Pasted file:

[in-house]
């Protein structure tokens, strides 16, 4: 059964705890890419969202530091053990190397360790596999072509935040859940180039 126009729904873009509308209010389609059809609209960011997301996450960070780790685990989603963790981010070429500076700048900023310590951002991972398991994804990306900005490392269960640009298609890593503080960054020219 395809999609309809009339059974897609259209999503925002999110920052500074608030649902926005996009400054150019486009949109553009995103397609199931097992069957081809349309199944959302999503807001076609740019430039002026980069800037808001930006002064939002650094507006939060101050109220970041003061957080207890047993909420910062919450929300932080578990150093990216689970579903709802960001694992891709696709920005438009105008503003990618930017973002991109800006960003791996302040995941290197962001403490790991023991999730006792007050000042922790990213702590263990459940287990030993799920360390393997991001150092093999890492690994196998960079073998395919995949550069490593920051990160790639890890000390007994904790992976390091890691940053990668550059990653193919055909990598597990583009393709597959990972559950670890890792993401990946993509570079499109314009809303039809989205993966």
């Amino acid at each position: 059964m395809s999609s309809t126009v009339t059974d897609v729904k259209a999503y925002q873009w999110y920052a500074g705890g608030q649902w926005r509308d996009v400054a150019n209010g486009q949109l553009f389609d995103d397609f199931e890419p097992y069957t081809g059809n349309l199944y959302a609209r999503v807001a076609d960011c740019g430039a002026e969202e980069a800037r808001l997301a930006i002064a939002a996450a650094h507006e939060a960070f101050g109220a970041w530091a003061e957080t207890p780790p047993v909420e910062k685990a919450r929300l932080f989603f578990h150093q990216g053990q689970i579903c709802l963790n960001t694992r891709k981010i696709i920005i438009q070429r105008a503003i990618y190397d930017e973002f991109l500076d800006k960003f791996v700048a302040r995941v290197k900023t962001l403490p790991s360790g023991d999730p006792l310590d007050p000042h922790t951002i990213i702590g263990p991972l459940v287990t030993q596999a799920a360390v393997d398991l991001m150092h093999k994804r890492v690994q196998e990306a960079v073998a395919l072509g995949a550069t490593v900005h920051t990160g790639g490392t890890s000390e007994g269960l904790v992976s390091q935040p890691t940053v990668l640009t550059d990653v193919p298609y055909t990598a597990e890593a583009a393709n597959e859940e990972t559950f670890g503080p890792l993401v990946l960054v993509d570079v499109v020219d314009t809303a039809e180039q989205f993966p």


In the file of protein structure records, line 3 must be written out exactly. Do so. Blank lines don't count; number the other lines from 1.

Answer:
């Amino acid at each position: 059964m395809s999609s309809t126009v009339t059974d897609v729904k259209a999503y925002q873009w999110y920052a500074g705890g608030q649902w926005r509308d996009v400054a150019n209010g486009q949109l553009f389609d995103d397609f199931e890419p097992y069957t081809g059809n349309l199944y959302a609209r999503v807001a076609d960011c740019g430039a002026e969202e980069a800037r808001l997301a930006i002064a939002a996450a650094h507006e939060a960070f101050g109220a970041w530091a003061e957080t207890p780790p047993v909420e910062k685990a919450r929300l932080f989603f578990h150093q990216g053990q689970i579903c709802l963790n960001t694992r891709k981010i696709i920005i438009q070429r105008a503003i990618y190397d930017e973002f991109l500076d800006k960003f791996v700048a302040r995941v290197k900023t962001l403490p790991s360790g023991d999730p006792l310590d007050p000042h922790t951002i990213i702590g263990p991972l459940v287990t030993q596999a799920a360390v393997d398991l991001m150092h093999k994804r890492v690994q196998e990306a960079v073998a395919l072509g995949a550069t490593v900005h920051t990160g790639g490392t890890s000390e007994g269960l904790v992976s390091q935040p890691t940053v990668l640009t550059d990653v193919p298609y055909t990598a597990e890593a583009a393709n597959e859940e990972t559950f670890g503080p890792l993401v990946l960054v993509d570079v499109v020219d314009t809303a039809e180039q989205f993966p």